The opinion of the court was delivered by: Donetta W. Ambrose, Chief U.S. District Judge
MEMORANDUM ORDER OF COURT
I. Plaintiff's Motion in Limine to Preclude Evidence of her Post-Discharge/Second Employment Performance Issues (Docket Entry No. 79)
Defendant terminated Plaintiff in November of 2005. In June of 2007, Defendant rehired Plaintiff reinstating her to her old position. Plaintiff now moves to preclude evidence of her alleged poor job performance since 2007, suggesting the evidence lacks relevance to her 2005 dismissal. Defendant claims that Ms. Snyder, Plaintiff's supervisor, questioned Plaintiff's work ethic in 2005, and evidence of Plaintiff's performance during 2007 confirms the reasonableness of Ms. Snyder's 2005 concerns and could be used to mitigate or rebut plaintiff's request for compensatory damages.
I find Defendant's F.R.E. 404 and 406 arguments to be without merit. Moreover, the Third Circuit in Mardell v. Harleysville Life Ins. Co., 31 F.3d 1221 (3d Cir. 1994), specifically refused to admit "after-acquired evidence" stating that evidence of this sort "in an employment discrimination case denotes evidence of the employee's ... misconduct ... which the employer did not know about at the time it acted adversely to the employee..., but which it discovered at some point prior to, or, more typically, during, subsequent legal proceedings; the employer then tries to capitalize on that evidence to diminish or preclude entirely its liability for otherwise unlawful employment discrimination." 31 F.3d at 1222.
Therefore, I will grant Plaintiff's motion in limine to preclude evidence of her post-discharge/second employment performance issues.
II. Plaintiff's Motion in Limine to Preclude Evidence of Lost Wages or Mitigation (Docket Entry No. 80)
The parties agree that Spencer v. Wal-Mart Stores, Inc., 469 F.3d 311 (3d Cir. 2006) controls this matter. Under Spencer, back pay is a "form of equitable relief awarded at the discretion of the court." 469 F.3d at 315. Plaintiff wants to preclude evidence of her back pay loss or the mitigation of her pay loss (as may be proved using her W-2s, her pay stubs, her pay records, etc.) since, under Spencer, these are not issues for the jury to decide. Defendant counters by suggesting that the same evidence Plaintiff seeks to preclude under Spencer could be offered for purposes "other than" illustrating Plaintiff's back pay. I will grant Plaintiff's motion in limine thereby precluding evidence of her back pay loss and her mitigation of same. However, to the extent that one or more of the documents referenced in Plaintiff's motion can be used for some other purpose, I will entertain argument before the document is offered for the alternate purpose.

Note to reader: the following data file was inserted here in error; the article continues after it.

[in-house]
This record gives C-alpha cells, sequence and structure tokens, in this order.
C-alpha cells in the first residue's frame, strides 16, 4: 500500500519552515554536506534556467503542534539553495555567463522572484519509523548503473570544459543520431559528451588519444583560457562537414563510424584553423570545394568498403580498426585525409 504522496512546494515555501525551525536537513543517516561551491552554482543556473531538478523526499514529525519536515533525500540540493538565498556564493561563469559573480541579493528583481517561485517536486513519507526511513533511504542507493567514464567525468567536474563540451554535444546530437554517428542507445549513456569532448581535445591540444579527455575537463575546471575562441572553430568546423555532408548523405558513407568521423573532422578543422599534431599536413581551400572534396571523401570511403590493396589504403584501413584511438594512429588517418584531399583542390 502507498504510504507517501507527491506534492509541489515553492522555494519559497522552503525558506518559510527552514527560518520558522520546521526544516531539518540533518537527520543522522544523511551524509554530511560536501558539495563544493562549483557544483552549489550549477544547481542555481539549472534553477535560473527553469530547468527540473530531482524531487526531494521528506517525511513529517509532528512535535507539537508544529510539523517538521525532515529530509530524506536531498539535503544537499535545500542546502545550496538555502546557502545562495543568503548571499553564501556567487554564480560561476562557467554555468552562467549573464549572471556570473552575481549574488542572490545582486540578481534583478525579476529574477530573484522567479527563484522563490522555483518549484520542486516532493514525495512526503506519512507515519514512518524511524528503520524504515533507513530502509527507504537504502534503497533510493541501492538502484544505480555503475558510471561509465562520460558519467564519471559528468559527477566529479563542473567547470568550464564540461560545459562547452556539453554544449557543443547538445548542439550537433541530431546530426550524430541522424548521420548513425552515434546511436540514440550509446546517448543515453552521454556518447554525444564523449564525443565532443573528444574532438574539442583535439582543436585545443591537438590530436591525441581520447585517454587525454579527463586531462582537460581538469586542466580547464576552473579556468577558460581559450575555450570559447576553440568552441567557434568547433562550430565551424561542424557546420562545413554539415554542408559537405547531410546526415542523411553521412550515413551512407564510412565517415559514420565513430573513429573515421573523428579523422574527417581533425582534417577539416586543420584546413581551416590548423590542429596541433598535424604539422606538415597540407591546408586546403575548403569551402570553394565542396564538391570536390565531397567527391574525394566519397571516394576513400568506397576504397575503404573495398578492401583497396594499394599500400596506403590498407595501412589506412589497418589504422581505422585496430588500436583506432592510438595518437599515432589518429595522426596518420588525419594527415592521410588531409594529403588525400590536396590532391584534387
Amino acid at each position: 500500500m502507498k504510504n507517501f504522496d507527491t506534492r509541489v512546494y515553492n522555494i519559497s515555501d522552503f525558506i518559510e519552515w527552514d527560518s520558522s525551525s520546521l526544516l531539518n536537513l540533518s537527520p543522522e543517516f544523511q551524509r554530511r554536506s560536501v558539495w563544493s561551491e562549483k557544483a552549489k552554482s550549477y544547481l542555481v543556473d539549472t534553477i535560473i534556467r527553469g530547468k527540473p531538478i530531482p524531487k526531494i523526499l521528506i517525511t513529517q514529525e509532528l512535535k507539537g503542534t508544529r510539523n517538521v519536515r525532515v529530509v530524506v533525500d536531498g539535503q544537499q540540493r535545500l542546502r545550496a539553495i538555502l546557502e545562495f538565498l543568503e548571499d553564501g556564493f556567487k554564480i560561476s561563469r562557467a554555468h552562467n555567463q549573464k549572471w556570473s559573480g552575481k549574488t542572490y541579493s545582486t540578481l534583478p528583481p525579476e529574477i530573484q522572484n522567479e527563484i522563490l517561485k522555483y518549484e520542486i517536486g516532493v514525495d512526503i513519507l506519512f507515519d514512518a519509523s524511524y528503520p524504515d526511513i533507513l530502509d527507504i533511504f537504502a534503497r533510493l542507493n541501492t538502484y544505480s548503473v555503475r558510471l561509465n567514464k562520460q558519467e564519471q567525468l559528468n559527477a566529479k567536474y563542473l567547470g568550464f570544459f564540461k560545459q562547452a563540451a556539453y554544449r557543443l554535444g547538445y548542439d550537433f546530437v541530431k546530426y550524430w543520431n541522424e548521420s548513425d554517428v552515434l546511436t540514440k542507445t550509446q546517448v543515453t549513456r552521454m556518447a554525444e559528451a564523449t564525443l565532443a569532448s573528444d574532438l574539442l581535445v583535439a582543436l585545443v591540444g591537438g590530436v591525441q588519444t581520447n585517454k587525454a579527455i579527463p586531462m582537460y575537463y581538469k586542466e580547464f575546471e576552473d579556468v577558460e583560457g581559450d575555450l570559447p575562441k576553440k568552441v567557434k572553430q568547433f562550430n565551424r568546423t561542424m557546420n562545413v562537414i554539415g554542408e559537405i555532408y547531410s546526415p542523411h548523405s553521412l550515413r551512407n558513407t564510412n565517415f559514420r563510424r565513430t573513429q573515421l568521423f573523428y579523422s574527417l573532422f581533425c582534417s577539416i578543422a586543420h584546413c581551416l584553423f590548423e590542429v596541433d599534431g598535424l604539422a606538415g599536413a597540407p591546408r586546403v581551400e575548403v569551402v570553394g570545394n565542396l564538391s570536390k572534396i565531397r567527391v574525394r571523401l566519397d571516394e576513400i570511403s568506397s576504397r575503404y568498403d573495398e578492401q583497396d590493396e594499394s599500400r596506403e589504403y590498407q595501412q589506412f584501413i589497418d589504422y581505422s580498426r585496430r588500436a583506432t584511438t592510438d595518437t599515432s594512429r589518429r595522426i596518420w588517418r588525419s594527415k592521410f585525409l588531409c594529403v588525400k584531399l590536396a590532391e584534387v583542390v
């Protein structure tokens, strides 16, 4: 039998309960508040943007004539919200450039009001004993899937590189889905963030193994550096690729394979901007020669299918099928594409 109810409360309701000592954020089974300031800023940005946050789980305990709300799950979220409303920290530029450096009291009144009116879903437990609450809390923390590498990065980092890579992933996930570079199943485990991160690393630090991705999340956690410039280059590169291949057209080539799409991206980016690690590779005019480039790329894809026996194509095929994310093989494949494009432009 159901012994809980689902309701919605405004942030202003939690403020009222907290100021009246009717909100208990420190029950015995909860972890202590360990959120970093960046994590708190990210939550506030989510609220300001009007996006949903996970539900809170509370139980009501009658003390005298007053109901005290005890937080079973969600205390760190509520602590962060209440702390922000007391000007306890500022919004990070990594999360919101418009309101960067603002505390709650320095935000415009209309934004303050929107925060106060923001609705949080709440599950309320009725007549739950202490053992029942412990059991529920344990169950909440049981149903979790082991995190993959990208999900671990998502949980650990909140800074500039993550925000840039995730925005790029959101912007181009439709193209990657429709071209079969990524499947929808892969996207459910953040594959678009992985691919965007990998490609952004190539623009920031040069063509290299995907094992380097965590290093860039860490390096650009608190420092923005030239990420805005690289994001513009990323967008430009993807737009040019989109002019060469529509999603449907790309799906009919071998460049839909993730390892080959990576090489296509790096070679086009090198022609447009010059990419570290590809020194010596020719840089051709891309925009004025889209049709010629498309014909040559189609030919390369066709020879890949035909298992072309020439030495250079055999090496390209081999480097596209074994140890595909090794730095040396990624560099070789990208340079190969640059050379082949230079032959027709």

III. Plaintiff's Motion in Limine to Preclude Evidence of her Husband's Business Income and her Collateral Earnings (Docket Entry No. 81)
Plaintiff's husband, Thomas Smith, works full-time for a local corporation, but he also has a side business, TAS Sportswear and Custom Imprinting ("TAS"), which he owns and operates with his brother. During the interim period when Plaintiff was not employed by Defendant, she performed bookkeeping-type work for TAS. Plaintiff received no remuneration for her work; rather, her husband received an additional allocation of fifty dollars in his draw for each day Plaintiff worked.
Plaintiff argues that the $50 per day earnings fall under the collateral benefit rule and/or constitute "moonlight work." Plaintiff suggests that in either case, the $50 per day amount cannot be deducted from her back pay award.
The collateral benefit rule applies to "payment[s] which a plaintiff receives for his or her loss from another source" and as such, these payments are not generally deducted from a plaintiff's recovery. Craig v. Y & Y Snacks, Inc., 721 F.2d 77, 83 (3d Cir. 1983) (under the collateral benefit rule, payment which a plaintiff receives for his or her loss from another source is not credited against the defendant's liability for all damages resulting from its wrongful or negligent act). Under the facts in this case, Plaintiff did not receive payment from TAS for her "loss" (such as payments received as unemployment benefits for the loss of her job). Thus, the collateral benefit rule does not apply.
Plaintiff next suggests that her TAS bookkeeping work was work that she could have performed simultaneously while employed by Defendant and as such, it constitutes "moonlight work." Plaintiff correctly applies the Rodriguez v. Taylor, 569 F.2d 1231, 1243 (3d Cir. 1977) analysis, and I concur that Plaintiff "could have" performed the TAS bookkeeping work while employed at Normandy.
Even if Plaintiff never "actually received" payment for the moonlight bookkeeping work she performed for TAS as required by Rodriguez, (because her husband received the $50 payment for every day that Plaintiff worked), Defendant still cannot offer evidence of these payments to reduce ...